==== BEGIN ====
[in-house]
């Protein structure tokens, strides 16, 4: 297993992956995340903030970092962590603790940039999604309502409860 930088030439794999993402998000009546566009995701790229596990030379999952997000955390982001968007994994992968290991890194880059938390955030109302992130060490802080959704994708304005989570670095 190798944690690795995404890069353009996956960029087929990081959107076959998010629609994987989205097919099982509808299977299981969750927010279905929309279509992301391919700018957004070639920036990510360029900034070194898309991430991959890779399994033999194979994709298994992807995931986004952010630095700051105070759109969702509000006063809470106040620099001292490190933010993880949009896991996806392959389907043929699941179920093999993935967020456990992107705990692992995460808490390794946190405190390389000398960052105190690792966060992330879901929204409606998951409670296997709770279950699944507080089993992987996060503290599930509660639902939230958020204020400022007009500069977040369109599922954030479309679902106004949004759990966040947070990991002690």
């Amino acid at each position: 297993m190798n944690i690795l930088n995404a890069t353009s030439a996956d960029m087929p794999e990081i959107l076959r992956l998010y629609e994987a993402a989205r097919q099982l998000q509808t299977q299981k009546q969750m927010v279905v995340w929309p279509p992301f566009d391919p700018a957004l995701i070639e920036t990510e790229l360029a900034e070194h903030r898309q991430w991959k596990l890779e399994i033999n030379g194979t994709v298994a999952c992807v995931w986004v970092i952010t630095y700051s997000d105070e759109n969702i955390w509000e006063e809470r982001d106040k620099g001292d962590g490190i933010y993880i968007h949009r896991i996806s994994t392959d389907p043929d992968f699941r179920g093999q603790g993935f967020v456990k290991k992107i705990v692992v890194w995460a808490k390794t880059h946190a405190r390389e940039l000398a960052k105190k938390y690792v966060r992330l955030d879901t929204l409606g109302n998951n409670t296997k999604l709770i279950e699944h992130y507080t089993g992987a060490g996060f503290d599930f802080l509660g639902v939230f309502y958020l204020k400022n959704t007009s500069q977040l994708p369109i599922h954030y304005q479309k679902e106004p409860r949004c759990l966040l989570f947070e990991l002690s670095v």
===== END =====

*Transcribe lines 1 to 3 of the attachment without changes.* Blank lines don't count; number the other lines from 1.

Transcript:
[in-house]
């Protein structure tokens, strides 16, 4: 297993992956995340903030970092962590603790940039999604309502409860 930088030439794999993402998000009546566009995701790229596990030379999952997000955390982001968007994994992968290991890194880059938390955030109302992130060490802080959704994708304005989570670095 190798944690690795995404890069353009996956960029087929990081959107076959998010629609994987989205097919099982509808299977299981969750927010279905929309279509992301391919700018957004070639920036990510360029900034070194898309991430991959890779399994033999194979994709298994992807995931986004952010630095700051105070759109969702509000006063809470106040620099001292490190933010993880949009896991996806392959389907043929699941179920093999993935967020456990992107705990692992995460808490390794946190405190390389000398960052105190690792966060992330879901929204409606998951409670296997709770279950699944507080089993992987996060503290599930509660639902939230958020204020400022007009500069977040369109599922954030479309679902106004949004759990966040947070990991002690």
């Amino acid at each position: 297993m190798n944690i690795l930088n995404a890069t353009s030439a996956d960029m087929p794999e990081i959107l076959r992956l998010y629609e994987a993402a989205r097919q099982l998000q509808t299977q299981k009546q969750m927010v279905v995340w929309p279509p992301f566009d391919p700018a957004l995701i070639e920036t990510e790229l360029a900034e070194h903030r898309q991430w991959k596990l890779e399994i033999n030379g194979t994709v298994a999952c992807v995931w986004v970092i952010t630095y700051s997000d105070e759109n969702i955390w509000e006063e809470r982001d106040k620099g001292d962590g490190i933010y993880i968007h949009r896991i996806s994994t392959d389907p043929d992968f699941r179920g093999q603790g993935f967020v456990k290991k992107i705990v692992v890194w995460a808490k390794t880059h946190a405190r390389e940039l000398a960052k105190k938390y690792v966060r992330l955030d879901t929204l409606g109302n998951n409670t296997k999604l709770i279950e699944h992130y507080t089993g992987a060490g996060f503290d599930f802080l509660g639902v939230f309502y958020l204020k400022n959704t007009s500069q977040l994708p369109i599922h954030y304005q479309k679902e106004p409860r949004c759990l966040l989570f947070e990991l002690s670095v």